Robert MardianFriday, June 4, 2021
Robert Charles Mardian (October 23, 1923 – July 17, 2006) was a United States Republican party official who served in the administration of Richard Nixon, and was embroiled in the Watergate scandal as one of the Watergate Seven who were indicted by a grand jury for campaign violations. His conviction for conspiracy was overturned because of procedural unfairness and he was not subsequently retried.
Mardian's father, Samuel, was from the Armenian town of Hadjin in the Vilayet of Adana in the Ottoman Empire (present day Saimbeyli in Mediterranean Turkey). He was born Samuel Zeligian into a Christian family and was a member of Second Congregational Church in Hadjin. Following the massacre of 35,000 Armenians in Adana in 1909 and the siege of Christian Hadjin Samuel moved his family and was in the United States by 1912. Samuel settled in California and supported progressive politicians such as Hiram Johnson and Franklin D. Roosevelt.
Samuel Mardian's four sons, however, adopted free-market politics. Robert Mardian's brother, Daniel Mardian Sr. founded Mardian Construction Company, a multi-million dollar concern, which contributed to Arizona's prominence and Samuel Mardian Jr. joined him as the vice president. Samuel Mardian also served as mayor of Phoenix, Arizona from 1960 to 1964, and was a leading supporter of Barry Goldwater.
Robert Mardian went to public school in Pasadena, California followed by Columbia University, North Dakota State Teachers College, and the University of California, Los Angeles. While serving in the United States Navy he met and married Dorothy Denniss in 1946. They had three sons. Mardian was awarded a law degree from the University of Southern California in 1949. After leaving law school he went into private practice as a corporate lawyer.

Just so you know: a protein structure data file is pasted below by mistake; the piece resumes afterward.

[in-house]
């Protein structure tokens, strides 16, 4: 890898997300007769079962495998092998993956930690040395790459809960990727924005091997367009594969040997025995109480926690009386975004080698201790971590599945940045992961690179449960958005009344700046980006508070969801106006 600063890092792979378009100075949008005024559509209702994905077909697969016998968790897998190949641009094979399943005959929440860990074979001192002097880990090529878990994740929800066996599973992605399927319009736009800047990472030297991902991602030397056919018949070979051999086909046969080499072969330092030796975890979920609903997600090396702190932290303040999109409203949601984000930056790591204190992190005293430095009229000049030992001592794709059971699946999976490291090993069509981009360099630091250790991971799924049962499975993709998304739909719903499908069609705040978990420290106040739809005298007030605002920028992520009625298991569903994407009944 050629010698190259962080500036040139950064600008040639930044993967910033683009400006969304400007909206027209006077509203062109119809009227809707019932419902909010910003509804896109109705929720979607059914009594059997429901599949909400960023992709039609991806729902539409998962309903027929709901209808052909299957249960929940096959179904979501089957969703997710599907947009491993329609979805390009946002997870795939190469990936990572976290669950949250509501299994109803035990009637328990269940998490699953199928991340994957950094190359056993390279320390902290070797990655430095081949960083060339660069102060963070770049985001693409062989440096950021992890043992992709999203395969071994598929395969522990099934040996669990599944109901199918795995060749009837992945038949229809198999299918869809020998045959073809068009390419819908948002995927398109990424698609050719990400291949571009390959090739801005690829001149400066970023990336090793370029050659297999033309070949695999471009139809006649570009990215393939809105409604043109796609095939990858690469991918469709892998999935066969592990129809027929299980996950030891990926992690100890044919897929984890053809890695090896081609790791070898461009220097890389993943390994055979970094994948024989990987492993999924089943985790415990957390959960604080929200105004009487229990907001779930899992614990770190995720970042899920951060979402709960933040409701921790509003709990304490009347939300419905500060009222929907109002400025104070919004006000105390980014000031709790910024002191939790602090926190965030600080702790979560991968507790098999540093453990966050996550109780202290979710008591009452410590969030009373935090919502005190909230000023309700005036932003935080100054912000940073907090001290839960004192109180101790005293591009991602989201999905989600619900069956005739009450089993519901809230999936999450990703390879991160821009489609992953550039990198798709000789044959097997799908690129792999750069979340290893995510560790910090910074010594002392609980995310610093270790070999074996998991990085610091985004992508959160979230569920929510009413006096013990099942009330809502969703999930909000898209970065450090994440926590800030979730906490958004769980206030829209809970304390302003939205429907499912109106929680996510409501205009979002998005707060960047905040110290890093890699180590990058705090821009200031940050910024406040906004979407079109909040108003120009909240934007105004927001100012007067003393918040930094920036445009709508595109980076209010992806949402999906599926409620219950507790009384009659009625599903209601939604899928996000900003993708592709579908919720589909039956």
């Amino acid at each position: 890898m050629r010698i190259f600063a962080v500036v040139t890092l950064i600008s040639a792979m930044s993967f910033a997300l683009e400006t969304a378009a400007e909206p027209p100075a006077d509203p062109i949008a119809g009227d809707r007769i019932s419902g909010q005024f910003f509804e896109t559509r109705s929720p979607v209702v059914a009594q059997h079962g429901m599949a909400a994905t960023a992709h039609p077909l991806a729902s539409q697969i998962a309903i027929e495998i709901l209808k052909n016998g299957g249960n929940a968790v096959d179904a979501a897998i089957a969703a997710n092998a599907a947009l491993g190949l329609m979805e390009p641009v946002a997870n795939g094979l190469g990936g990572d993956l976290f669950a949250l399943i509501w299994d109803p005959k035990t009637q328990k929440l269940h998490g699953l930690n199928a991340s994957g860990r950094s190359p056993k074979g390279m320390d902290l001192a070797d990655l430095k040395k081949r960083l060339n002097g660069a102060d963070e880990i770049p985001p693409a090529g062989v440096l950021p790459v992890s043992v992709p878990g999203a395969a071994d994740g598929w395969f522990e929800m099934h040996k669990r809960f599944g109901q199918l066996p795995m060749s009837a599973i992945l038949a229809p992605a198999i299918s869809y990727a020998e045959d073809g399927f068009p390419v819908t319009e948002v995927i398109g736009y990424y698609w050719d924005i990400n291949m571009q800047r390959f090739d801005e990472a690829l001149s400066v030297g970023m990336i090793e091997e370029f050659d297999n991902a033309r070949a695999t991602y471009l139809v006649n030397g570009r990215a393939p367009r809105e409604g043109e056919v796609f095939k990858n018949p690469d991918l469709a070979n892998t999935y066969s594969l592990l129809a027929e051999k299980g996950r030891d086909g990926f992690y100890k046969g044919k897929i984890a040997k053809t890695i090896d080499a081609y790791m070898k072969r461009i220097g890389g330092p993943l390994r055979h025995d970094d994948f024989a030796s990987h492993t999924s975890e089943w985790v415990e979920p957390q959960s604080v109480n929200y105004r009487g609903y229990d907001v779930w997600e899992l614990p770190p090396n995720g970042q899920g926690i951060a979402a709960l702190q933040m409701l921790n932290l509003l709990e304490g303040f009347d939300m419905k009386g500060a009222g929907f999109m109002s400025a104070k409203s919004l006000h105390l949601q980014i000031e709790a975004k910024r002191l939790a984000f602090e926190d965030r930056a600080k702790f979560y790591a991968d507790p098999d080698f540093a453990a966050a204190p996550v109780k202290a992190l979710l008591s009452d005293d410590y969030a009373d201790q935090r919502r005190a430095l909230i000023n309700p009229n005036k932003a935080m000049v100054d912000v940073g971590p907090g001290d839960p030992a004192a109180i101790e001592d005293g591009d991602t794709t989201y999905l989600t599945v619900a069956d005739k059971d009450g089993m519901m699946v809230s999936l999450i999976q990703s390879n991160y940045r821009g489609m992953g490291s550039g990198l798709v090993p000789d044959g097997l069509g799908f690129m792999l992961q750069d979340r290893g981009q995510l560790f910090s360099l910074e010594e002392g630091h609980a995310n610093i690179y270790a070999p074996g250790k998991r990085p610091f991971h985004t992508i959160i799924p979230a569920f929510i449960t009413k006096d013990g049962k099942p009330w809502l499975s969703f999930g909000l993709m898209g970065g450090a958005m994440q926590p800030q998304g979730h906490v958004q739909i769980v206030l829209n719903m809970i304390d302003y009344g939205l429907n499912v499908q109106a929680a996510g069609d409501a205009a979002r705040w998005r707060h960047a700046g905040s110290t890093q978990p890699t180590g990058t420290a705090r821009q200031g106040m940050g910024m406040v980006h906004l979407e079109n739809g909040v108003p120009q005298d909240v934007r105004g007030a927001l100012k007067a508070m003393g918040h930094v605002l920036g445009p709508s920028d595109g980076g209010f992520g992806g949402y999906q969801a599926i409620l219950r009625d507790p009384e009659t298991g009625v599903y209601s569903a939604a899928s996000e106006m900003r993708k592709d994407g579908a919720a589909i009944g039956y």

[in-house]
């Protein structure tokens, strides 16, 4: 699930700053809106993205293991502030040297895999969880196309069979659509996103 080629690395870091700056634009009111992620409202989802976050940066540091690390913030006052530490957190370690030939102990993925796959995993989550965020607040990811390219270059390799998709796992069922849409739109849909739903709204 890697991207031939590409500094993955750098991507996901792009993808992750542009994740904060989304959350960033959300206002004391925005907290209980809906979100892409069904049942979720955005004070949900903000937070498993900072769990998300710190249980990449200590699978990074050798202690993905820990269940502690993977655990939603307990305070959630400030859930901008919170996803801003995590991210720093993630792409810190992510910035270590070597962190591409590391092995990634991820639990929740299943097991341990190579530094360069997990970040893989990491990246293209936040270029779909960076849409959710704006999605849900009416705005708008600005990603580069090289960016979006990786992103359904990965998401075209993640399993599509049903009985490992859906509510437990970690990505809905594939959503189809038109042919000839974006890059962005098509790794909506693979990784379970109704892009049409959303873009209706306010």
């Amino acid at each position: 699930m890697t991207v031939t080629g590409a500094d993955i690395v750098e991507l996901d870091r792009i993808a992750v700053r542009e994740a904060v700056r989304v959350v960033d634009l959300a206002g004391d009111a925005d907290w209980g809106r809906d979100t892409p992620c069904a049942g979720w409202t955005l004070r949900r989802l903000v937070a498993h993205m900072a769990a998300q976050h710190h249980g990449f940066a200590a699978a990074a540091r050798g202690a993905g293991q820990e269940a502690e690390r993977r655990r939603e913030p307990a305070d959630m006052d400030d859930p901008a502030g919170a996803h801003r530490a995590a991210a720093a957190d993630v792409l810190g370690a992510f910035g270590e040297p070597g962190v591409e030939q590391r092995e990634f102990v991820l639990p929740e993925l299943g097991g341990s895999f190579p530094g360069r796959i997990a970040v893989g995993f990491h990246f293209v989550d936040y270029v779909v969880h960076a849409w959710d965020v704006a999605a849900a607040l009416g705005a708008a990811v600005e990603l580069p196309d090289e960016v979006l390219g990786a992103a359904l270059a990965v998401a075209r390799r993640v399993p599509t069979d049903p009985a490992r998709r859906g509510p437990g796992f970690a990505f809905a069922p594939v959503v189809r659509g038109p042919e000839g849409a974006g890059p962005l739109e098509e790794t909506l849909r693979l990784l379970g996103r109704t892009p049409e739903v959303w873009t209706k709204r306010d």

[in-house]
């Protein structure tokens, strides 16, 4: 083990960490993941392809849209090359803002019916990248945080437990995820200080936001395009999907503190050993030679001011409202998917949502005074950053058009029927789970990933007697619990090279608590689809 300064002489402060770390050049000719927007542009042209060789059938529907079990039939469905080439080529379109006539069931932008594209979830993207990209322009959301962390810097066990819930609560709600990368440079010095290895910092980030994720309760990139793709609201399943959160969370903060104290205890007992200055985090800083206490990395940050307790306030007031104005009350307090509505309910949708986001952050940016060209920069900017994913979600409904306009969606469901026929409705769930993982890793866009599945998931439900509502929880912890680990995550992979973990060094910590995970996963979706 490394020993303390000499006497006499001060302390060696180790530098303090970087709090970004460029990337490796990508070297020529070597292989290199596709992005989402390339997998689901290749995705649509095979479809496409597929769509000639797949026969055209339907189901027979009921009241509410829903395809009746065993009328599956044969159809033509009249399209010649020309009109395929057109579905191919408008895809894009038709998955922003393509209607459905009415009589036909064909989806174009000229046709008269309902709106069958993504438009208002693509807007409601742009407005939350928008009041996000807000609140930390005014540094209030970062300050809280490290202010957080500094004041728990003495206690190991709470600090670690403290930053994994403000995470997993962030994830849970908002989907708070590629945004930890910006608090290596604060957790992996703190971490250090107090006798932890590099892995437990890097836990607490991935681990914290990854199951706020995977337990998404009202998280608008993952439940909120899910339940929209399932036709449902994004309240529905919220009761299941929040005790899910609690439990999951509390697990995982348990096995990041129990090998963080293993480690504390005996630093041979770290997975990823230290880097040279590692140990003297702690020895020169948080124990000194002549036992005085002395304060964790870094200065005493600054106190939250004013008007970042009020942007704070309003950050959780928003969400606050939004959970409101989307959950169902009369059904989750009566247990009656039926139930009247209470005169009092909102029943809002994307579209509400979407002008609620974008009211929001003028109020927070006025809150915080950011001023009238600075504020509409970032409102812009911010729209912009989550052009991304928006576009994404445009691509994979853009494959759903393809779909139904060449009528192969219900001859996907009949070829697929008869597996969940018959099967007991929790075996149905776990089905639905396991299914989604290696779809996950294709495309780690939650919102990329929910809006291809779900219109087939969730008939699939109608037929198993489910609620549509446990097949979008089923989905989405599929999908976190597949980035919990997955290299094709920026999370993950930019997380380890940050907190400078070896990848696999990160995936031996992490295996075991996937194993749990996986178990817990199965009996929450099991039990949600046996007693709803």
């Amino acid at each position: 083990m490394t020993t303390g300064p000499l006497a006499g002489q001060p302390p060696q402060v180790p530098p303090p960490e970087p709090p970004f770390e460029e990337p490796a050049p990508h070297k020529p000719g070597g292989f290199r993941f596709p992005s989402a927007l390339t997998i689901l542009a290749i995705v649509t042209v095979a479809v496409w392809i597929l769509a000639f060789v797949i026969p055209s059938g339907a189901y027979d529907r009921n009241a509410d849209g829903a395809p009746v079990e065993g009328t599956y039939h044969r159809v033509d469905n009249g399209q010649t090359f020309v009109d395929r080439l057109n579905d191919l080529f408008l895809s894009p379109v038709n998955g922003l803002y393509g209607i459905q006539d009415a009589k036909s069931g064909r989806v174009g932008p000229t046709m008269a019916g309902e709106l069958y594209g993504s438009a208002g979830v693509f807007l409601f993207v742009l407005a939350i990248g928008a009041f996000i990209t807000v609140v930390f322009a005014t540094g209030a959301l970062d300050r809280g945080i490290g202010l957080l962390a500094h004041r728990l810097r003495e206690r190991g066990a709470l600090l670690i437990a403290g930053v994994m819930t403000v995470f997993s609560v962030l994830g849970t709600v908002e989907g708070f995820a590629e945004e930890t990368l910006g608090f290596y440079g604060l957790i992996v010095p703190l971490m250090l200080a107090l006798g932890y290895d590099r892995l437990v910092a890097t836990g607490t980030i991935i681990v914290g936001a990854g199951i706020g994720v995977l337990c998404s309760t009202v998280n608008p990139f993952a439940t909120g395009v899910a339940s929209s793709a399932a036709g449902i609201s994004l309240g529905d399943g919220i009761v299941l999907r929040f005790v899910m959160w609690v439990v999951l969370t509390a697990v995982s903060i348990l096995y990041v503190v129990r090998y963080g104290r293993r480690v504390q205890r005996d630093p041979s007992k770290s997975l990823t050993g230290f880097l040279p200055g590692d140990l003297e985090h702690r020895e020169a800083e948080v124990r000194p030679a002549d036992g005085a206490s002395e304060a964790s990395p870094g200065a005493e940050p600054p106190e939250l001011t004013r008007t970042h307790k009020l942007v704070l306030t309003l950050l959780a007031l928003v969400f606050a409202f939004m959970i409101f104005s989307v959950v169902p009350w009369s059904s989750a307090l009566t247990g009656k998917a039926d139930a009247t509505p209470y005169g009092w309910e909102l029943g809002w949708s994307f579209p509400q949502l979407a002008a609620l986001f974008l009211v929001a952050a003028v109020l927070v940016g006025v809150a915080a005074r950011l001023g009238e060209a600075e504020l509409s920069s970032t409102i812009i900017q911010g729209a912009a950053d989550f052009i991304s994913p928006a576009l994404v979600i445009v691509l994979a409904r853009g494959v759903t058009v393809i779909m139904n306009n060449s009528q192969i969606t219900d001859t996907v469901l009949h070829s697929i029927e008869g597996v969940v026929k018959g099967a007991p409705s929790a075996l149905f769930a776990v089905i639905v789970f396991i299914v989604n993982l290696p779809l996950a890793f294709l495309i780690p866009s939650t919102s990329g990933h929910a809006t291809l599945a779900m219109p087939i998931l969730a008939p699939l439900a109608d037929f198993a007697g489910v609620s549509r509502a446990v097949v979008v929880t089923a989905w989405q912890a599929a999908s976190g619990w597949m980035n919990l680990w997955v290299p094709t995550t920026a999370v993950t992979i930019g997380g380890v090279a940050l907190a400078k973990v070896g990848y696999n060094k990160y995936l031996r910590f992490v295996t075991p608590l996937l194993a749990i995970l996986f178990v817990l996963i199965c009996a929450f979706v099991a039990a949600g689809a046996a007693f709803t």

In 1956, Mardian, already active in the Republican Party, was appointed to a vacant seat on the Pasadena School Board. He was elected in 1957 but resigned shortly afterwards through pressure of work. From 1962, Mardian left his law practice to become vice president and chief legal officer of a savings and loan association. In the 1964 presidential election he managed the Goldwater campaign in four western states; although Goldwater was unsuccessful, his campaigning ability impressed Richard Nixon and he was appointed to the same position in Nixon's 1968 campaign. This time, of the four western states, the Republicans carried all but Washington. In the intervening years, he served as chairman of Ronald Reagan's state advisory committee during his 1966 gubernatorial campaign in California.